Composition of the Crl regulon

In order to determine whether additional TFs also regulate the genes under the control of Crl, RegulonDB was used to evaluate how genes associated with Crl are also regulated by alternative TFs or sigma factors. A total of 24 genes were identified as exclusively controlled by Crl, whereas 62 are regulated by additional TFs (See Additional file 2). In this regard, 55 different TFs are involved in the regulation of genes associated with Crl, including Crp, IHF, H-NS, Fis, FNR, ArcA, GadX, GadW, GadE, and CsgD (Table 1), suggesting that all genes regulated by Crl are also involved in multiple functions beyond the stationary phase, or, alternatively, phase transition has to regulate genes involved in large number of different functions. It is interesting that six of seven global regulators identified in the regulatory network of E. coli are also associated with the set regulated by Crl. Another way to look at this small network is that 19 genes of the total of Crl-regulated genes are regulated by one TF, 11 by two TFs, and 14 by three different TFs. Therefore, Crl is regulating positively 73 (85%) genes, whereas 12 (15%) genes are regulated negatively (Table 1). The predominance of positive regulation suggests that genes associated with this regulon are in high demand according the demand theory suggested by Savageau [18], and the activities of their proteins are enhanced to contend with varied environmental stimuli. Thirty-four of the 86 genes have a σS-type promoter that was experimentally determined (RegulonDB). Finally, the promoters of 49 genes identified as members of Crl and of the σS sigmulon, based on transcriptional fusions and microarray analysis data, remain to be experimentally determined.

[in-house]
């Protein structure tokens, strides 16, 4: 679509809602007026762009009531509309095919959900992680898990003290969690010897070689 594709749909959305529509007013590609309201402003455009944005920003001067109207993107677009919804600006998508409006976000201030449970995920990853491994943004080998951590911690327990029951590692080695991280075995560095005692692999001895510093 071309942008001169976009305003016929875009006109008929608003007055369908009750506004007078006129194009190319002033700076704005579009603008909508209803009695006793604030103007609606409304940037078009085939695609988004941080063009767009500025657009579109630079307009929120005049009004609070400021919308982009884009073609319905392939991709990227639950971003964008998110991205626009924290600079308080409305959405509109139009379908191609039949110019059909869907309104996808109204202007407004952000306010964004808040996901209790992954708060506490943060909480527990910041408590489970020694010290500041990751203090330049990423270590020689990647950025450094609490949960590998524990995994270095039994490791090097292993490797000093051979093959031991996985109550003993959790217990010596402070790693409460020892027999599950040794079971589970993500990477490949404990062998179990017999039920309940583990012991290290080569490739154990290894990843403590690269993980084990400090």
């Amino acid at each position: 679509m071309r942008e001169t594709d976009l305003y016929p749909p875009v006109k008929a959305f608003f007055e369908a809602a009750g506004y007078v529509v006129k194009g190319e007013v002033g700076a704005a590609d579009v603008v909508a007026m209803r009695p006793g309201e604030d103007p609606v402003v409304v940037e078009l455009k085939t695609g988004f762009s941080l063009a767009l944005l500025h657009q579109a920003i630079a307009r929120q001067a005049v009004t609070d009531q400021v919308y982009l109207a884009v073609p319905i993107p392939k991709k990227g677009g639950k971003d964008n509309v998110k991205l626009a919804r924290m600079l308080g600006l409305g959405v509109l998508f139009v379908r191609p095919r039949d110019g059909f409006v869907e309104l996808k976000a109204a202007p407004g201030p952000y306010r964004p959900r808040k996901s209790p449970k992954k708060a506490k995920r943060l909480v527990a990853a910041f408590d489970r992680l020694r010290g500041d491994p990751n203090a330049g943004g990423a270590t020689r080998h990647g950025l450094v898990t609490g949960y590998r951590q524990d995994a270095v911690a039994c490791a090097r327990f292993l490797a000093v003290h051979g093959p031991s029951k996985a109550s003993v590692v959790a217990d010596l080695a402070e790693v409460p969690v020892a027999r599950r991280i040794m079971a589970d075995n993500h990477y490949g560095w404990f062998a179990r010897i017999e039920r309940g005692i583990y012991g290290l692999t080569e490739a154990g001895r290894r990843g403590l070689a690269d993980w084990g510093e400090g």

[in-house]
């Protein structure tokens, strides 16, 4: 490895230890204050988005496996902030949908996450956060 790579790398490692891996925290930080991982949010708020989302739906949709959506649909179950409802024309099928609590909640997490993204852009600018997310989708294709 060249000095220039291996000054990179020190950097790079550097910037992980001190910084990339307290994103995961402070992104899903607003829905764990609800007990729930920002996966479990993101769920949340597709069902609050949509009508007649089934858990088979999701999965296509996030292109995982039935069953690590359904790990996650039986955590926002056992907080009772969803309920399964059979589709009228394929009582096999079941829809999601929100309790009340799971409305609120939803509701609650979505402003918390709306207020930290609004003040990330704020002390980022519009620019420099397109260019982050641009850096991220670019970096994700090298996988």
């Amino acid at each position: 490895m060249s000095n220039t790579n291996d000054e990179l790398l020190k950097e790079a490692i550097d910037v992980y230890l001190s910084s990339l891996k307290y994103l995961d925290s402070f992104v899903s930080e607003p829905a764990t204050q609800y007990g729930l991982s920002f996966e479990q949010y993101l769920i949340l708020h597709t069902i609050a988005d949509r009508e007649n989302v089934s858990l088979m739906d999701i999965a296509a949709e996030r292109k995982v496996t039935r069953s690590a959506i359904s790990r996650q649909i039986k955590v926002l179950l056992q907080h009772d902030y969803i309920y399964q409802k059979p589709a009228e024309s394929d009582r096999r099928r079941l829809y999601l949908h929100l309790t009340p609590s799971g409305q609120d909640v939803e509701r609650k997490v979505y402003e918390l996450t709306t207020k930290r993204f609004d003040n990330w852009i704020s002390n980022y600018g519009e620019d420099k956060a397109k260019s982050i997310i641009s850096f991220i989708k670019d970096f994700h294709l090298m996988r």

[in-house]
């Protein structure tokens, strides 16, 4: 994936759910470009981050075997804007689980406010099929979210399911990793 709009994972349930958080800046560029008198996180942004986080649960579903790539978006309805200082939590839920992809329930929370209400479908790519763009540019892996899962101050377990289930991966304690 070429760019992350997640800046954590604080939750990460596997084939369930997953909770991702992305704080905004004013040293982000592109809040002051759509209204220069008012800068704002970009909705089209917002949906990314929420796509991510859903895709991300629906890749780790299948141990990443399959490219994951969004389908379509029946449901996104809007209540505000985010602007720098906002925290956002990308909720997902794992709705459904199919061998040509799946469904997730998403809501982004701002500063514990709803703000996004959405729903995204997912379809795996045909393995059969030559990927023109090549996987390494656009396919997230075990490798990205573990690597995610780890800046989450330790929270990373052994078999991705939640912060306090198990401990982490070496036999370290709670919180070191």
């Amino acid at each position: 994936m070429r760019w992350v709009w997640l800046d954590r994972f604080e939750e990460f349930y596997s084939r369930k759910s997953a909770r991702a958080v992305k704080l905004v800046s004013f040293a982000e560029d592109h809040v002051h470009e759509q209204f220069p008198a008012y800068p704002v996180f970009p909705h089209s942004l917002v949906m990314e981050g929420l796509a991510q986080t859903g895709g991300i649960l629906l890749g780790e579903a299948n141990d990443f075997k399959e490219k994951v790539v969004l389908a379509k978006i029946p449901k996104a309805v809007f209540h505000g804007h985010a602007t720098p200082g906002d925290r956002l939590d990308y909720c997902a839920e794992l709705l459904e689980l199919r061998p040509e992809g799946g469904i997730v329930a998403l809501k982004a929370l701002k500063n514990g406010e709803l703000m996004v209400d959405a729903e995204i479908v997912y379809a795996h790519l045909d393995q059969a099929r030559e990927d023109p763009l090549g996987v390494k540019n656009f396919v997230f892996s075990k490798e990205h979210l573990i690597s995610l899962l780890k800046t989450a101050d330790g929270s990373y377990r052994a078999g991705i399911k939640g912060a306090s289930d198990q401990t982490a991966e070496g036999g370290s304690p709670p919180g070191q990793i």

Phylogenetic analysis of Crl

In order to evaluate the phylogenetic history of Crl across the bacterial and archaeal cellular domains, its homologs were identified as described in the Methods section, and a phylogenetic tree with maximum likelihood was generated (Fig. 3 and Additional file 3). From this analysis, we found that Crl and its homologs are distributed almost exclusively among Gammaproteobacteria but do not share homology with proteins from other taxonomical divisions, as has been previously noted for E. coli, Vibrio spp., Citrobacter spp., Salmonella spp., and Enterobacter aerogenes [16]. Additional information suggests that Crl is less widespread and less conserved at the sequence level than σS [19]. In this regard, four conserved residues (Y22, F53, W56, and W82) are important for Crl activity and for Crl-σS interaction but not for Crl stability in S. Typhimurium [19]. On one hand it is probable that Crl homologs exist in some σS-containing bacteria; however, some species might use alternative strategies to favor σS interaction with the core of the RNAP [19]. Therefore, our phylogenetic analysis suggests that Crl is a protein conserved and constrained to Gammaproteobacteria, such as in Vibrio spp., Klebsiella spp., Enterobacter spp., and Escherichia coli. Contrary to Crl, several other of the TFs that co-regulate the Crl regulon, are present beyond the gamma-proteobacterial, probably pre-dating regulation of some of the target genes, which have been more recently subject to Crl regulation.

Fig. 3
figure3

Phylogenetic tree of Crl. Phylogenetic tree based on Crl of E. coli and homologs in other organisms generated via maximum likelihood analysis, with 1000 replicates. Species with bootstrap values higher than 60% are displayed. The black triangles to the right of the branches indicate multiple species for those genera

In addition, homologous of Crl were found in low copy numbers, i.e., one Crl-like protein per genome. This information, together with the distribution of σS, suggests that the regulator was recruited as an element to regulate a subset of σS-regulated genes in Gammaproteobacteria. In this regard, it is interesting that genes under the control of Crl contain an UP element with A/T-rich DNA sequence upstream of a poorly conserved − 35 promoter which may serve for alpha subunit binding of RNAP; suggesting that Crl could play a fundamental role in the contacts between RNAP and its promoter [13]. In addition, Crl would increase transcription rate during the transition from growing to stationary phase at low temperatures [8], using indole as an effector molecule. In summary, this result opens the question explored in the follow section of whether genes regulated by Crl are also constrained to this taxonomical division.